Earlier this year, the federal Environmental Protection Agency (EPA) announced the final version of the advanced renewable fuel standard, known as RFS2. The new standard sets greenhouse gas emission performance standards for the nation’s transportation fuels. Requirements for annual volumetric use of renewable fuels more than double in a decade, from 13 billion gallons in 2010 to 36 billion gallons in 2022.
The environmental science community, however, is amassing strong indications that, in their current form, biofuels have significant potential to impact the environment negatively in a number of ways – ironic, since a main selling point of the biofuels push is to combat climate change stemming from automotive fuel greenhouse gas emissions.
Concerns have been raised over these renewable fuel standards promoting the conversion of marginal land to corn production as the demand for corn increases. This land conversion would tend to increase overall application of agricultural chemicals in the environment, exacerbate water quality problems common in areas of intense agricultural production, and limit ecosystem diversity. Beyond corn grain as a source for ethanol production, “first-generation” cellulosic ethanol production is most likely to come in large part from corn stover – the parts of the plant normally left in the field after harvest. Unfortunately, removal of corn stover from the land surface accelerates soil erosion, depletes soil organic carbon, and reduces subsequent yields.
It’s not just in the United States that concerns are growing over the current renewable fuel policies. The European Union’s Renewable Energies Directive mandates that by 2020, 10 percent of transport fuels come from renewable sources. A report issued last month by the European Commission (EC) pointed out that no more than 5.6 percent of the transport fuel can safely come from first-generation biofuels without “real risk” to the environment.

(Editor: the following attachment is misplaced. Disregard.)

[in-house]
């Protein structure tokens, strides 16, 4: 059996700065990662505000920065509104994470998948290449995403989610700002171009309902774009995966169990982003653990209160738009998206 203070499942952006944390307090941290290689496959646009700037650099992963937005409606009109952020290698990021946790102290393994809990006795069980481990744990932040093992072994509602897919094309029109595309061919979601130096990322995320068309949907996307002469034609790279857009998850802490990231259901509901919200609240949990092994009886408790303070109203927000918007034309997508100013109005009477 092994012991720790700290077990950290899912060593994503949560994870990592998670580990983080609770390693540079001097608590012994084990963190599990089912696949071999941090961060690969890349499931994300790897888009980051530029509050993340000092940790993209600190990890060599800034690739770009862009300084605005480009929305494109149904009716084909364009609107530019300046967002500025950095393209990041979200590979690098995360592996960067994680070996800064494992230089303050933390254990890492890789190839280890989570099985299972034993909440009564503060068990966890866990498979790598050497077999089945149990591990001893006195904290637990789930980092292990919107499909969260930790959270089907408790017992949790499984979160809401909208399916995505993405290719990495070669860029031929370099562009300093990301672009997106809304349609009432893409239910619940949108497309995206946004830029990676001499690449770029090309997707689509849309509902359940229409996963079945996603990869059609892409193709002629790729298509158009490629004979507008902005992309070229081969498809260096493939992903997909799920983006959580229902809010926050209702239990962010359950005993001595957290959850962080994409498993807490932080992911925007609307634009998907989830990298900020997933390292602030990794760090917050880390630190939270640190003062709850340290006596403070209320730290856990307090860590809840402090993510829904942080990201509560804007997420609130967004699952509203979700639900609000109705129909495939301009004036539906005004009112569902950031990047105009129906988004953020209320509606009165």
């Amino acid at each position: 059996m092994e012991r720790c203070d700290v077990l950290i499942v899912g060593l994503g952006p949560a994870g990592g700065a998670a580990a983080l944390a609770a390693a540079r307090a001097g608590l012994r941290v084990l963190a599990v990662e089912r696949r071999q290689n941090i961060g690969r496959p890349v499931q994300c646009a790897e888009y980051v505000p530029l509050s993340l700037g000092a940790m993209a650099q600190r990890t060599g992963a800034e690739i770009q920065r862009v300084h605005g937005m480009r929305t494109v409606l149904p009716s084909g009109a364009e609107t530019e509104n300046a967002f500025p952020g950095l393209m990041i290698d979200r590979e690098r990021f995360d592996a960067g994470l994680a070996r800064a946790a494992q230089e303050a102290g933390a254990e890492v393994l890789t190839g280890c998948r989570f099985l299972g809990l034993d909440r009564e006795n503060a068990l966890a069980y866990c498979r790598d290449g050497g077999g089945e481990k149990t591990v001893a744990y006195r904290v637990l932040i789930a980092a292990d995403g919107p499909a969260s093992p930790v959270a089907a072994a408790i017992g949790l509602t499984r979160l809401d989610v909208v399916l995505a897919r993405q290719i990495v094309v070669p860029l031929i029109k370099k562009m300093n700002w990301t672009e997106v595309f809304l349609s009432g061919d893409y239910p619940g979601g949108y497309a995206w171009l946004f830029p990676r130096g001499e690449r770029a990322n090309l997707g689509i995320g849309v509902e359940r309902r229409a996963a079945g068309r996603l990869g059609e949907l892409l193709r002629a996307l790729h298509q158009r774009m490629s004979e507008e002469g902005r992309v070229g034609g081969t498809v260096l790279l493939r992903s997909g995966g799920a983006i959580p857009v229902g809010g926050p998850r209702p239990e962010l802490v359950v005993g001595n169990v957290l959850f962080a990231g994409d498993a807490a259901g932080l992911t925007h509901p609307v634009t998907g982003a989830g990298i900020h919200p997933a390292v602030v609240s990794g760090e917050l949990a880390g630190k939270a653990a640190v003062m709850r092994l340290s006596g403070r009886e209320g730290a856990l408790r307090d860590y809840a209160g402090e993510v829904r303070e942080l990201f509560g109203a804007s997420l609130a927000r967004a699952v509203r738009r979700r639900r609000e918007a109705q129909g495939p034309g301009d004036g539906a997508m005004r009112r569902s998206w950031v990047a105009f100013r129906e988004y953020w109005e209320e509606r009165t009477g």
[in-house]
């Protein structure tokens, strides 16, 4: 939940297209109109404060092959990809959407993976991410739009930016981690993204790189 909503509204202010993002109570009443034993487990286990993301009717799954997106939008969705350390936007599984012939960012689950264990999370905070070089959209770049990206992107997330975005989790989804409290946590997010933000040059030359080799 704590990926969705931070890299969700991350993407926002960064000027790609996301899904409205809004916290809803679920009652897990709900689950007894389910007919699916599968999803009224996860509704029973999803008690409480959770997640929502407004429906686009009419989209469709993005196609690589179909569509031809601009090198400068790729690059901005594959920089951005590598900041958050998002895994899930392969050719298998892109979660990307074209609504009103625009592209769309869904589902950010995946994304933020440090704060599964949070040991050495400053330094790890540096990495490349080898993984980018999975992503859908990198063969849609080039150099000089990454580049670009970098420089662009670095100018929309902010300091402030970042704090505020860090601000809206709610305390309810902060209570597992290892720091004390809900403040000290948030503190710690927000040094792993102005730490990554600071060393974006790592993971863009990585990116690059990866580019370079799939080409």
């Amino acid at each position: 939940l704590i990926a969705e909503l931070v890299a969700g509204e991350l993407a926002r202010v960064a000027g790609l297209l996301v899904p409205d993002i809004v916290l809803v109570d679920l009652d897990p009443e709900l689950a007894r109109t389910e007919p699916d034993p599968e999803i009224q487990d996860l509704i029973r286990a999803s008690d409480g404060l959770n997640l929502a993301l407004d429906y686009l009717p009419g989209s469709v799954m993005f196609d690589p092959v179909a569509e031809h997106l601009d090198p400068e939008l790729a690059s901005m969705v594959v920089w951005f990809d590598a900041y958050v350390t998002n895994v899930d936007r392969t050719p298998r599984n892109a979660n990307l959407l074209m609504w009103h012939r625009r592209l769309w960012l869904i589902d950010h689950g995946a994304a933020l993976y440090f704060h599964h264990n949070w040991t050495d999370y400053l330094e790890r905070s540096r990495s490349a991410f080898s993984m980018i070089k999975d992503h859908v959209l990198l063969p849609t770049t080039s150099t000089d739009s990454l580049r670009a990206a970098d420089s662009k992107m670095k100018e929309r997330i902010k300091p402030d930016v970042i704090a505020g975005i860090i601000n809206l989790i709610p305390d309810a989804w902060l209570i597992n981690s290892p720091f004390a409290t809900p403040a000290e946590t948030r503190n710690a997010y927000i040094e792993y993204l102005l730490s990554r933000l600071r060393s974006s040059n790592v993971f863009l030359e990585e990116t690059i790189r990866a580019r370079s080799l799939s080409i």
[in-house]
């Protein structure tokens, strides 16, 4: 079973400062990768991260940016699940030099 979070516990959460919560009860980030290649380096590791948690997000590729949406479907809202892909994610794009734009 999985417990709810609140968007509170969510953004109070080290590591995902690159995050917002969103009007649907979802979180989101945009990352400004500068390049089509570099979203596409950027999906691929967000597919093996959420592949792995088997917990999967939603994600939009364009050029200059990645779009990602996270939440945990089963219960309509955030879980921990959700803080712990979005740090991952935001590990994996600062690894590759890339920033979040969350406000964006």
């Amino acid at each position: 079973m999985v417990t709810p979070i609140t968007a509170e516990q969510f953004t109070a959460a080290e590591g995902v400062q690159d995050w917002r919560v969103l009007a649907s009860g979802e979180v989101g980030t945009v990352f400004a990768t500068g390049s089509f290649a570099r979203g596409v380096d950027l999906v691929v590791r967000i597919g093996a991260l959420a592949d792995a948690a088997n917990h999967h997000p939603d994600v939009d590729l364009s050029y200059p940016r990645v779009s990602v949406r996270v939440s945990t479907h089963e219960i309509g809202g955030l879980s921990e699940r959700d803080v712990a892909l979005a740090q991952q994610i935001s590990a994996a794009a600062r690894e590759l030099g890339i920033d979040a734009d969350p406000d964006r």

Experts believe that contrary to the optimism in the EC report, because second-generation transportation fuel or alternate power sources are not expected to be widely available by 2020, the 10 percent mandate means that more than 5.6 percent will have to come from first-generation biofuels. Of course, vital issues beyond the environmental are in play here. Remember that U.S. corn production goes not only to fuel, but food.
In a recent report analyzing the potential impact of adverse (though not extremely unusual) weather conditions on U.S. corn production, University of Illinois researchers explain that mandating a certain amount for use as a fuel will exacerbate problems for food supply when weather conditions create disruptions in the supply of corn. Biofuel mandates are purely a function of demand, with no consideration for supply. The researchers point out that to accommodate fluctuations in supply due to uncontrollable factors like weather, the mandates should have more flexibility – allowing other options when supply is inadequate. But that flexibility does not exist in the current policy.
The RFS2 illustrates the dangers of government regulators dictating a policy to a single issue to the exclusion of other important considerations. In the focus on greenhouse gas emissions, the mandates within RFS2 put other environmental systems at risk. More generally, in a recent op-ed in the Seattle Times, climate scientist John M. Wallace argued that by framing every environmental policy debate in terms of global warming, we run the risk of creating short-sighted policy that ignores critical concerns for many environmental systems – water quantity and quality, air quality, soil degradation, and vegetation cover.
Climate change and greenhouse gases are important issues but should not trump all other environmental and agricultural considerations. The RFS2 has already been signed into law, and time will tell what the impact of this regulation really is.
As its name proclaims, the EPA exists to “protect” the environment. If its new renewable fuel standard turns out to harm the environment, as scientists predict, the EPA should revise or rescind the RFS2. In the meantime, the public should demand a more comprehensive consideration of the environment in the development of high-impact policy.